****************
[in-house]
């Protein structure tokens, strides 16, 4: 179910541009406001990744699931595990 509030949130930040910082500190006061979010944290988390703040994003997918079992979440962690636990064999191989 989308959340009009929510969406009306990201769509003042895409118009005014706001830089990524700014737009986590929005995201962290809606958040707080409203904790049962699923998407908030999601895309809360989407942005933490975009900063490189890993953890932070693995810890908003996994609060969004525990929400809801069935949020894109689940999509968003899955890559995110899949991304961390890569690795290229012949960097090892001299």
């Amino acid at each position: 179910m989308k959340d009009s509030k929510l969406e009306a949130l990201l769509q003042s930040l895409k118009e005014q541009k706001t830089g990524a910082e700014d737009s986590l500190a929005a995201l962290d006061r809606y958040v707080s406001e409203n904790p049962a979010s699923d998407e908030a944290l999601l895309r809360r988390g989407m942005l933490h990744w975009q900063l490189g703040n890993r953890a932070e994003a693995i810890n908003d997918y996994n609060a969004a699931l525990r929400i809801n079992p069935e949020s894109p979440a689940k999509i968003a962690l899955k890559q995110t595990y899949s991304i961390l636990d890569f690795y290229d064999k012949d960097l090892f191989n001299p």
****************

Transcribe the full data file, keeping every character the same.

[in-house]
């Protein structure tokens, strides 16, 4: 179910541009406001990744699931595990 509030949130930040910082500190006061979010944290988390703040994003997918079992979440962690636990064999191989 989308959340009009929510969406009306990201769509003042895409118009005014706001830089990524700014737009986590929005995201962290809606958040707080409203904790049962699923998407908030999601895309809360989407942005933490975009900063490189890993953890932070693995810890908003996994609060969004525990929400809801069935949020894109689940999509968003899955890559995110899949991304961390890569690795290229012949960097090892001299």
């Amino acid at each position: 179910m989308k959340d009009s509030k929510l969406e009306a949130l990201l769509q003042s930040l895409k118009e005014q541009k706001t830089g990524a910082e700014d737009s986590l500190a929005a995201l962290d006061r809606y958040v707080s406001e409203n904790p049962a979010s699923d998407e908030a944290l999601l895309r809360r988390g989407m942005l933490h990744w975009q900063l490189g703040n890993r953890a932070e994003a693995i810890n908003d997918y996994n609060a969004a699931l525990r929400i809801n079992p069935e949020s894109p979440a689940k999509i968003a962690l899955k890559q995110t595990y899949s991304i961390l636990d890569f690795y290229d064999k012949d960097l090892f191989n001299p």